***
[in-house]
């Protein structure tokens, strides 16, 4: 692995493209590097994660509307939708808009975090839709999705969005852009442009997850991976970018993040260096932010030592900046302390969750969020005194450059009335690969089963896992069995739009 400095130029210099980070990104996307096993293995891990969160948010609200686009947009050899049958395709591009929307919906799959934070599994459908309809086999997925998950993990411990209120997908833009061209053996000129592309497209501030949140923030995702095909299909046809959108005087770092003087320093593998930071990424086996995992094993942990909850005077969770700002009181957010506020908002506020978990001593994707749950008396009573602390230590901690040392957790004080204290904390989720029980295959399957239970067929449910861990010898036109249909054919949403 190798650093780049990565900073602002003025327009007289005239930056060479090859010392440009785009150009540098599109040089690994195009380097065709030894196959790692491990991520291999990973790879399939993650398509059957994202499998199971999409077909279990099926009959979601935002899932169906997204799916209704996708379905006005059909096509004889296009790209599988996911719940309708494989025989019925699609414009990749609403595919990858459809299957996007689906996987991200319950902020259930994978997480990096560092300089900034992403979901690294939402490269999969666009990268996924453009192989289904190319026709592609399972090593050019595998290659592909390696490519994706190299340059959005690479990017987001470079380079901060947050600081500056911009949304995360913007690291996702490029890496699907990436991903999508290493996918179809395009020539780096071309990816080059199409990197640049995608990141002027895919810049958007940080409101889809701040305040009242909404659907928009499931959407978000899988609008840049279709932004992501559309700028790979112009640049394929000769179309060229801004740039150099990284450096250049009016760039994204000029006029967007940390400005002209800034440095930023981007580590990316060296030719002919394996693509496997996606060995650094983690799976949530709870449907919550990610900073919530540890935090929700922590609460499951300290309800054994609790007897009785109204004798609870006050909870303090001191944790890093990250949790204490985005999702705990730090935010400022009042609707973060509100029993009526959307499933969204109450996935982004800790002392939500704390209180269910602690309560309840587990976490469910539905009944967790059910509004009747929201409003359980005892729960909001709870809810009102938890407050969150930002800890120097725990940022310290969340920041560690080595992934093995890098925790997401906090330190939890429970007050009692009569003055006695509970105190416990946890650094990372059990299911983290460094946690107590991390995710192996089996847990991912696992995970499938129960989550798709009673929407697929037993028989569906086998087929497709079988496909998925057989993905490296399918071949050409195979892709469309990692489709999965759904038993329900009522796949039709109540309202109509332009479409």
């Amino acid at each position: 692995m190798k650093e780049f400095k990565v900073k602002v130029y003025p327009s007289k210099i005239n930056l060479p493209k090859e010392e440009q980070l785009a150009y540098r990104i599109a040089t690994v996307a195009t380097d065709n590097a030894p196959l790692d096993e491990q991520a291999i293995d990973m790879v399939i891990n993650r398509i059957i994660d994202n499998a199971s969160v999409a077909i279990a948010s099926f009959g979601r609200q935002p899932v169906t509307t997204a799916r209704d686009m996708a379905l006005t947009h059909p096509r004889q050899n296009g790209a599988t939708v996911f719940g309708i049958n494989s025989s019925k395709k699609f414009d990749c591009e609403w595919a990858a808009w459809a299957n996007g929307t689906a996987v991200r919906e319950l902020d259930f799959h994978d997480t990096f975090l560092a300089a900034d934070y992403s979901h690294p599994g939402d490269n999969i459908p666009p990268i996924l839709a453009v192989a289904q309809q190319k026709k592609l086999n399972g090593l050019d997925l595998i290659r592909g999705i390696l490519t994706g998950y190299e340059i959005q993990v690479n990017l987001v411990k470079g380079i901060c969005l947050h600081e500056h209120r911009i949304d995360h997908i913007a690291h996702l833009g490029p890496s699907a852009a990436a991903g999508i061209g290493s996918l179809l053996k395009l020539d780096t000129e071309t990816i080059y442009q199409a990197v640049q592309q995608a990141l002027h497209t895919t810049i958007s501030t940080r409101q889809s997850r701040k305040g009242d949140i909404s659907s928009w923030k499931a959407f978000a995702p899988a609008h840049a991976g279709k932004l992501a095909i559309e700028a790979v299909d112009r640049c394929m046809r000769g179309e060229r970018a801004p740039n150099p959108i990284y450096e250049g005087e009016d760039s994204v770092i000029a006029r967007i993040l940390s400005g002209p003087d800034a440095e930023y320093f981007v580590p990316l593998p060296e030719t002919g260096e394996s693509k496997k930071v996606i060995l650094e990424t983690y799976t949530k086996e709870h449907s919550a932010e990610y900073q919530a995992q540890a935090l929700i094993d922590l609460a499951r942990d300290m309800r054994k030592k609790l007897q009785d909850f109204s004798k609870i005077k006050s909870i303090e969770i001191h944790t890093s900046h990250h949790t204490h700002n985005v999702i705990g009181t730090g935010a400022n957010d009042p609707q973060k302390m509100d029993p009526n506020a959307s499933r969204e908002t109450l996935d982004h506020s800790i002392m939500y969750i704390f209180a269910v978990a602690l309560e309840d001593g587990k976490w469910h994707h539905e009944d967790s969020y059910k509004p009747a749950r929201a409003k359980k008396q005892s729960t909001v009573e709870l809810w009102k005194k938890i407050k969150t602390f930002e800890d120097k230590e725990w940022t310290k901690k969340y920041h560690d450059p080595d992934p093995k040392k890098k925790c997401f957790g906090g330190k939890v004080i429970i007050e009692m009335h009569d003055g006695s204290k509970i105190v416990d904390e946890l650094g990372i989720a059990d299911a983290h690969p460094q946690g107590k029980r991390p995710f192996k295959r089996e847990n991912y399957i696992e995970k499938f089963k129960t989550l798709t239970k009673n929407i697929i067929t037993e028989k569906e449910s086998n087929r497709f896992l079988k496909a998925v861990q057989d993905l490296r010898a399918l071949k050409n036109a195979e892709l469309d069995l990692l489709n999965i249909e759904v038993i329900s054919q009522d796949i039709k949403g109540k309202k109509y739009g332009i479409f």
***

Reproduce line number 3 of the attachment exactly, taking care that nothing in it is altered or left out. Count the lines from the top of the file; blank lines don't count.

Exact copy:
């Amino acid at each position: 692995m190798k650093e780049f400095k990565v900073k602002v130029y003025p327009s007289k210099i005239n930056l060479p493209k090859e010392e440009q980070l785009a150009y540098r990104i599109a040089t690994v996307a195009t380097d065709n590097a030894p196959l790692d096993e491990q991520a291999i293995d990973m790879v399939i891990n993650r398509i059957i994660d994202n499998a199971s969160v999409a077909i279990a948010s099926f009959g979601r609200q935002p899932v169906t509307t997204a799916r209704d686009m996708a379905l006005t947009h059909p096509r004889q050899n296009g790209a599988t939708v996911f719940g309708i049958n494989s025989s019925k395709k699609f414009d990749c591009e609403w595919a990858a808009w459809a299957n996007g929307t689906a996987v991200r919906e319950l902020d259930f799959h994978d997480t990096f975090l560092a300089a900034d934070y992403s979901h690294p599994g939402d490269n999969i459908p666009p990268i996924l839709a453009v192989a289904q309809q190319k026709k592609l086999n399972g090593l050019d997925l595998i290659r592909g999705i390696l490519t994706g998950y190299e340059i959005q993990v690479n990017l987001v411990k470079g380079i901060c969005l947050h600081e500056h209120r911009i949304d995360h997908i913007a690291h996702l833009g490029p890496s699907a852009a990436a991903g999508i061209g290493s996918l179809l053996k395009l020539d780096t000129e071309t990816i080059y442009q199409a990197v640049q592309q995608a990141l002027h497209t895919t810049i958007s501030t940080r409101q889809s997850r701040k305040g009242d949140i909404s659907s928009w923030k499931a959407f978000a995702p899988a609008h840049a991976g279709k932004l992501a095909i559309e700028a790979v299909d112009r640049c394929m046809r000769g179309e060229r970018a801004p740039n150099p959108i990284y450096e250049g005087e009016d760039s994204v770092i000029a006029r967007i993040l940390s400005g002209p003087d800034a440095e930023y320093f981007v580590p990316l593998p060296e030719t002919g260096e394996s693509k496997k930071v996606i060995l650094e990424t983690y799976t949530k086996e709870h449907s919550a932010e990610y900073q919530a995992q540890a935090l929700i094993d922590l609460a499951r942990d300290m309800r054994k030592k609790l007897q009785d909850f109204s004798k609870i005077k006050s909870i303090e969770i001191h944790t890093s900046h990250h949790t204490h700002n985005v999702i705990g009181t730090g935010a400022n957010d009042p609707q973060k302390m509100d029993p009526n506020a959307s499933r969204e908002t109450l996935d982004h506020s800790i002392m939500y969750i704390f209180a269910v978990a602690l309560e309840d001593g587990k976490w469910h994707h539905e009944d967790s969020y059910k509004p009747a749950r929201a409003k359980k008396q005892s729960t909001v009573e709870l809810w009102k005194k938890i407050k969150t602390f930002e800890d120097k230590e725990w940022t310290k901690k969340y920041h560690d450059p080595d992934p093995k040392k890098k925790c997401f957790g906090g330190k939890v004080i429970i007050e009692m009335h009569d003055g006695s204290k509970i105190v416990d904390e946890l650094g990372i989720a059990d299911a983290h690969p460094q946690g107590k029980r991390p995710f192996k295959r089996e847990n991912y399957i696992e995970k499938f089963k129960t989550l798709t239970k009673n929407i697929i067929t037993e028989k569906e449910s086998n087929r497709f896992l079988k496909a998925v861990q057989d993905l490296r010898a399918l071949k050409n036109a195979e892709l469309d069995l990692l489709n999965i249909e759904v038993i329900s054919q009522d796949i039709k949403g109540k309202k109509y739009g332009i479409f």